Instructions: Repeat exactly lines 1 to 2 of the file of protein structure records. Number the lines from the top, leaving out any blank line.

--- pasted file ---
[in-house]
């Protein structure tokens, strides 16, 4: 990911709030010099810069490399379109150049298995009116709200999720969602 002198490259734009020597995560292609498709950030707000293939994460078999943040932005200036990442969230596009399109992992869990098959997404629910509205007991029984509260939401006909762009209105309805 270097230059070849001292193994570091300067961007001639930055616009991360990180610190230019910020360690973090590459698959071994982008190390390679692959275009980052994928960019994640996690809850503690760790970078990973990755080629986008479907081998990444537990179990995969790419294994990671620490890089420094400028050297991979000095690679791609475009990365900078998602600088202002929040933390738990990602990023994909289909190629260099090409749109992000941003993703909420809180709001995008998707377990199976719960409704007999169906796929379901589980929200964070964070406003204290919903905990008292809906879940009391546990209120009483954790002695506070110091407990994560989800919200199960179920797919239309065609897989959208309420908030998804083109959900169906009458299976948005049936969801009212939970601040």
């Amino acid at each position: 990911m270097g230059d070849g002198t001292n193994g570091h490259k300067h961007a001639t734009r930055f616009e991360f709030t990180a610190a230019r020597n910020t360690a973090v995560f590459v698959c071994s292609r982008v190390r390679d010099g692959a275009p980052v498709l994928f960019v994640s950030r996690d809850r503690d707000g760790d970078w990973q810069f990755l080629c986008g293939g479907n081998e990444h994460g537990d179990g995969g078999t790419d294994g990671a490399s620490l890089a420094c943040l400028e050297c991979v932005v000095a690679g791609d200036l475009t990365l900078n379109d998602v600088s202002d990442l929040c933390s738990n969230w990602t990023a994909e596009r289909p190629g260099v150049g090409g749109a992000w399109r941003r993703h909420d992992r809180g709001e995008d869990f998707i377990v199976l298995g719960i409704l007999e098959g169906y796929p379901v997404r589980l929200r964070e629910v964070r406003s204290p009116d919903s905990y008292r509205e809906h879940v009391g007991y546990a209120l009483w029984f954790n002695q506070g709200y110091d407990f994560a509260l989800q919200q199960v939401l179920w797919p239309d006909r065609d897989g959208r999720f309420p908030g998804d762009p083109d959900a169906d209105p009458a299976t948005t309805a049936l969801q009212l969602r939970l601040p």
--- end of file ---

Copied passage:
[in-house]
């Protein structure tokens, strides 16, 4: 990911709030010099810069490399379109150049298995009116709200999720969602 002198490259734009020597995560292609498709950030707000293939994460078999943040932005200036990442969230596009399109992992869990098959997404629910509205007991029984509260939401006909762009209105309805 270097230059070849001292193994570091300067961007001639930055616009991360990180610190230019910020360690973090590459698959071994982008190390390679692959275009980052994928960019994640996690809850503690760790970078990973990755080629986008479907081998990444537990179990995969790419294994990671620490890089420094400028050297991979000095690679791609475009990365900078998602600088202002929040933390738990990602990023994909289909190629260099090409749109992000941003993703909420809180709001995008998707377990199976719960409704007999169906796929379901589980929200964070964070406003204290919903905990008292809906879940009391546990209120009483954790002695506070110091407990994560989800919200199960179920797919239309065609897989959208309420908030998804083109959900169906009458299976948005049936969801009212939970601040």